Leading the Pack, a look into A&W’s Sustainability Success

A&W has been one of Canada’s most successful restaurant companies for close to 60 years. Known for their great family of burgers, root beer and strong branding, the company is also one of  Canada’s leading food-service organizations when it comes to focusing on environmental sustainability.  We at UGSRP have been huge admirers of the work A&W is doing and recently had an opportunity to sit down with some of their team and ask them about their Environmental Leadership strategy.

Q.  When did A&W start its efforts to become more ‘environmentally and socially’ responsible and was there anything specific that led to this decision?

A&W.  “Our A&W founders pointed us in the right direction in terms of environmental responsibility, whether they realized it or not. With our reusable glass root beer mugs, we have been reducing waste at the source since our inception. We recognized that environmental responsibility was important to our franchisees and our guests, so we officially created an Environmental Leadership strategy in 2009.”

Q.   Your ‘better beef’ program has been a huge success.  When did you start the program?

A&W.  “In 2012 we introduced beef raised without the use of hormones or steroids. We spent several years beforehand preparing and working with our partners and ranchers to guarantee continuous supply for a nation-wide roll out.”

Q.   What changes in supply chain management did you have to make to switch to steroid and hormone free beef?

A&W.  “We were fortunate that we had a great relationship with our existing beef supply partner and they were eager to work with us to connect with ranchers who were able to provide the type of beef our guests were asking for.”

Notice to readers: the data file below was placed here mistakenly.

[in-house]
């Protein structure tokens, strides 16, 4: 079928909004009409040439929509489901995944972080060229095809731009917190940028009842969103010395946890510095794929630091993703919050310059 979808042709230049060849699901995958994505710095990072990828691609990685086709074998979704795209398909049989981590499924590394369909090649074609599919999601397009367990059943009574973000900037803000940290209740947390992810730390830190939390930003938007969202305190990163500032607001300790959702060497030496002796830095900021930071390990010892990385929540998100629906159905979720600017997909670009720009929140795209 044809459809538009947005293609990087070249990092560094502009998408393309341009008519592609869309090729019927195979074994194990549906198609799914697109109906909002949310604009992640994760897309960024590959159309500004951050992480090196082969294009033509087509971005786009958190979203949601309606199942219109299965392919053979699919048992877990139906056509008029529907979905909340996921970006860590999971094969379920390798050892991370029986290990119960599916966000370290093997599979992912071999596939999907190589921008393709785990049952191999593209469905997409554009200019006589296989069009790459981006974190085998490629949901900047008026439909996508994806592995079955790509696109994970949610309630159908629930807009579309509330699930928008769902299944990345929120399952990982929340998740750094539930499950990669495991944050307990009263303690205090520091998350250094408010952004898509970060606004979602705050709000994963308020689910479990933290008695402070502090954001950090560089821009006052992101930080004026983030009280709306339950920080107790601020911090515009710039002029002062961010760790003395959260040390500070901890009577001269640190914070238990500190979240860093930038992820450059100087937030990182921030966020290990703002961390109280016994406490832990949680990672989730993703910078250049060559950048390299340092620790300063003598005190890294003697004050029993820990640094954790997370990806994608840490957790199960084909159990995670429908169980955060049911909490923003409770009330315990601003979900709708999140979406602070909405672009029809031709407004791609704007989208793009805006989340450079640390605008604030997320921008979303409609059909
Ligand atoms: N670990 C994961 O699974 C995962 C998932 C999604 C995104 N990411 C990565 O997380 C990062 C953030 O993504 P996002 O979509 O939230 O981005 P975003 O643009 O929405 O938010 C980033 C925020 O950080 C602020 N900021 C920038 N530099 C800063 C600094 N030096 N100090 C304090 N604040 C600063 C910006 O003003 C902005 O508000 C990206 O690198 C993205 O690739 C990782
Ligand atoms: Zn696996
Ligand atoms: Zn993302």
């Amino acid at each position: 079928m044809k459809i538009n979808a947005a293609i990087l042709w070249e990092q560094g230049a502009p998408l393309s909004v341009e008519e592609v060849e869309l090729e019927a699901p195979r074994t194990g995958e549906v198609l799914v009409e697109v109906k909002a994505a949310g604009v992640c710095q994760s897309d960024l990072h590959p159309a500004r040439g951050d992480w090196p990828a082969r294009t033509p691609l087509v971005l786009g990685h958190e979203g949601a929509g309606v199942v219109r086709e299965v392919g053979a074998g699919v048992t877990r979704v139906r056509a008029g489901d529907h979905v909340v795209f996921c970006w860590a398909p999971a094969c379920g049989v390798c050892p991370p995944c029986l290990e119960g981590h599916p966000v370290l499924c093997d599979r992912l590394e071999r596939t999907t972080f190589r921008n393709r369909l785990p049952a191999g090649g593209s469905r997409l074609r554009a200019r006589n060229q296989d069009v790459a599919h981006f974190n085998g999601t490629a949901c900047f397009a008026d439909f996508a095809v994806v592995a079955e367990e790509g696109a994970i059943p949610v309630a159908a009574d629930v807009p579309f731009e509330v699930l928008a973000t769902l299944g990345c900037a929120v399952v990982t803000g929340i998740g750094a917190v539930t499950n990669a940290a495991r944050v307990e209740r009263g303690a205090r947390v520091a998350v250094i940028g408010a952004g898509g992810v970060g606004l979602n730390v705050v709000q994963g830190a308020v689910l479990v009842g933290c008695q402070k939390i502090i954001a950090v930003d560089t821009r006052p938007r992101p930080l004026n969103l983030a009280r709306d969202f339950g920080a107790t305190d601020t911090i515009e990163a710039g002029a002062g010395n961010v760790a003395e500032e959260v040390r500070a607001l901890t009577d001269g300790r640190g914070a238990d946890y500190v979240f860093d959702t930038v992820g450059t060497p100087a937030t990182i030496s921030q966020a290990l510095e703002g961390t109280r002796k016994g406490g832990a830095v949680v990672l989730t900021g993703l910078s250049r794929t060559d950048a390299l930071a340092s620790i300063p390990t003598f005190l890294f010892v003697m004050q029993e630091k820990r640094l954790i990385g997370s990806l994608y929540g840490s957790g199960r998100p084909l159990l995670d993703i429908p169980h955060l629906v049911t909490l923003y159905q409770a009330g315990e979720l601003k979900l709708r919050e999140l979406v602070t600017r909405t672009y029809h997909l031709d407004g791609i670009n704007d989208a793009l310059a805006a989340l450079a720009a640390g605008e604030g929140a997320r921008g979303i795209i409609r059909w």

Q.  When did you switch to the use of ‘ceramics and stainless steel cutlery’ for dine in? How many units do this and to what extent?

A&W.  “We introduced ceramic plates and stainless steel cutlery in 2014 in all of our restaurants that have their own dining rooms – over 560 restaurants across the country. Food court locations that are unable to implement the reusable packaging use compostable plates instead.”

Q.   Can you give some details to your recent decision to use ‘ fair trade’ coffee?

A&W.  “Coffee is an important part of breakfast and we heard from our guests that they wanted a coffee blend that is fair trade and organic.”

Q.  We have mentioned your glass mugs and in store cutlery but  have you started any initiatives in regards to take-out packaging? 

A&W.  “We have made many changes to our packaging in the last few years in an effort to reduce our waste to landfills. One of the biggest changes was the switch from foil burger bags to compostable paper bags.”

Q.  How do you measure your success in this regards? Do you have specific targets?

A&W.  “A recent waste audit showed that only 12% of waste in our restaurants is true landfill waste – everything else is compostable or recyclable! Back in 2009, the waste proportion was 55%. We’ve made huge progress, but our goal is to eliminate waste completely.”

Q.   What has the franchisee reaction been to all of these initiatives?

A&W.  “Our franchisees have been very supportive. Environmental leadership is important to them, and they know that their staff and guests care as well.”

More information about A&W’s environmental initiatives can be found on their website http://www.aw.ca/

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